Acoustic source localization in 3D complex urban environments
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The detection and localization of important acoustic events in a complex urban environment, such as gunfire and explosions, is critical to providing effective surveillance of military and civilian areas and installations. In a complex environment, obstacles such as terrain or buildings introduce multipath propagations, reflections, and diffractions which make source localization challenging. This dissertation focuses on the problem of source localization in three-dimensional (3D) realistic urban environments. Two different localization techniques are developed to solve this problem: a) Beamforming using a few microphone phased arrays in conjunction with a high fidelity model and b) Fingerprinting using many dispersed microphones in conjunction with a low fidelity model of the environment. For an effective source localization technique using microphone phased arrays, several candidate beamformers are investigated using 2D and corresponding 3D numerical models. Among them, the most promising beamformers are chosen for further investigation using 3D large models. For realistic validation, localization error of the beamformers is analyzed for different levels of uncorrelated noise in the environment. Multiple-array processing is also considered to improve the overall localization performance. The sensitivity of the beamformers to uncertainties that cannot be easily accounted for (e.g. temperature gradient and unmodeled object) is then investigated. It is observed that evaluation in 3D models is critical to assess correctly the potential of the localization technique. The enhanced minimum variance distortionless response (EMVDR) is identified to be the only beamformer that has super-directivity property (i.e. accurate localization capability) and still robust to uncorrelated noise in the environment. It is also demonstrated that the detrimental effect of uncertainties in the modeling of the environment can be alleviated by incoherent multiple arrays. For efficient source localization technique using dispersed microphones in the environment, acoustic fingerprinting in conjunction with a diffused-based energy model is developed as an alternative to the beamforming technique. This approach is much simpler requiring only microphones rather than arrays. Moreover, it does not require an accurate modeling of the acoustic environment. The approach is validated using the 3D large models. The relationship between the localization accuracy and the number of dispersed microphones is investigated. The effect of the accuracy of the model is also addressed. The results show a progressive improvement in the source localization capabilities as the number of microphones increases. Moreover, it is shown that the fingerprints do not need to be very accurate for successful localization if enough microphones are dispersed in the environment.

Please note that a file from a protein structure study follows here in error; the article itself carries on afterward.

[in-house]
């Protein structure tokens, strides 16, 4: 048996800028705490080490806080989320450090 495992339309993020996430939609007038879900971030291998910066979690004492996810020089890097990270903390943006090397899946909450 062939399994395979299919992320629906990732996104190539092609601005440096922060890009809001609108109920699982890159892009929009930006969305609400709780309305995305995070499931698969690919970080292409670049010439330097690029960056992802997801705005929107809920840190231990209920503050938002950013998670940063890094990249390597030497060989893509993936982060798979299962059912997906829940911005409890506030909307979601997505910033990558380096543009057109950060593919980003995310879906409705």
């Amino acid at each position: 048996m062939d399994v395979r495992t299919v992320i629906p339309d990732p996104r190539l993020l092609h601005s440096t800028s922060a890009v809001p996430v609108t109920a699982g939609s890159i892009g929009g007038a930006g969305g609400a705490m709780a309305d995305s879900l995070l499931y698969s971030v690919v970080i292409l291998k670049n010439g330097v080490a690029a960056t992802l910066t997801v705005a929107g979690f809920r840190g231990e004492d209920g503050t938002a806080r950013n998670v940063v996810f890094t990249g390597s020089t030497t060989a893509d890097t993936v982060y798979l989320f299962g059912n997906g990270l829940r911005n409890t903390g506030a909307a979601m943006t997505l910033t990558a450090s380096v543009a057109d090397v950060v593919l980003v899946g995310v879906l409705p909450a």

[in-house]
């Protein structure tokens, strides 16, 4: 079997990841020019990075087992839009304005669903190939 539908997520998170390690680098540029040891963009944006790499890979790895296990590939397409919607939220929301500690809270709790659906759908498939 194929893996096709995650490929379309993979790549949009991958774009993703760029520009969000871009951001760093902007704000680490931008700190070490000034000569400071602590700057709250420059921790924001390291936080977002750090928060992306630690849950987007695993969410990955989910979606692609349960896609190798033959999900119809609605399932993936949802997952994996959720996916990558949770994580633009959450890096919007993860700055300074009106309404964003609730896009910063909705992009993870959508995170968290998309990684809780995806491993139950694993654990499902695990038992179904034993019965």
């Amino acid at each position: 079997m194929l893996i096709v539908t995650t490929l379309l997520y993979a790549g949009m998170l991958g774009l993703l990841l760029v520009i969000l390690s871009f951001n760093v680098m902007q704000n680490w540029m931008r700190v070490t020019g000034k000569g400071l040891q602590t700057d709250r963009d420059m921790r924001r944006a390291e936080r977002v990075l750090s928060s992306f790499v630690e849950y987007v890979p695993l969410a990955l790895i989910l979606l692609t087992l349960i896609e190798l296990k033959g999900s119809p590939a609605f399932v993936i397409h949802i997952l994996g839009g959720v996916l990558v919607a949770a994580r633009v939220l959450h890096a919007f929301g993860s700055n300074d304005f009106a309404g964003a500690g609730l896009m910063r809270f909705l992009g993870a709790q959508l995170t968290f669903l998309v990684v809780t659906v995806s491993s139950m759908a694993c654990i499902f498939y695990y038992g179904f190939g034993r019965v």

- Doctoral Dissertations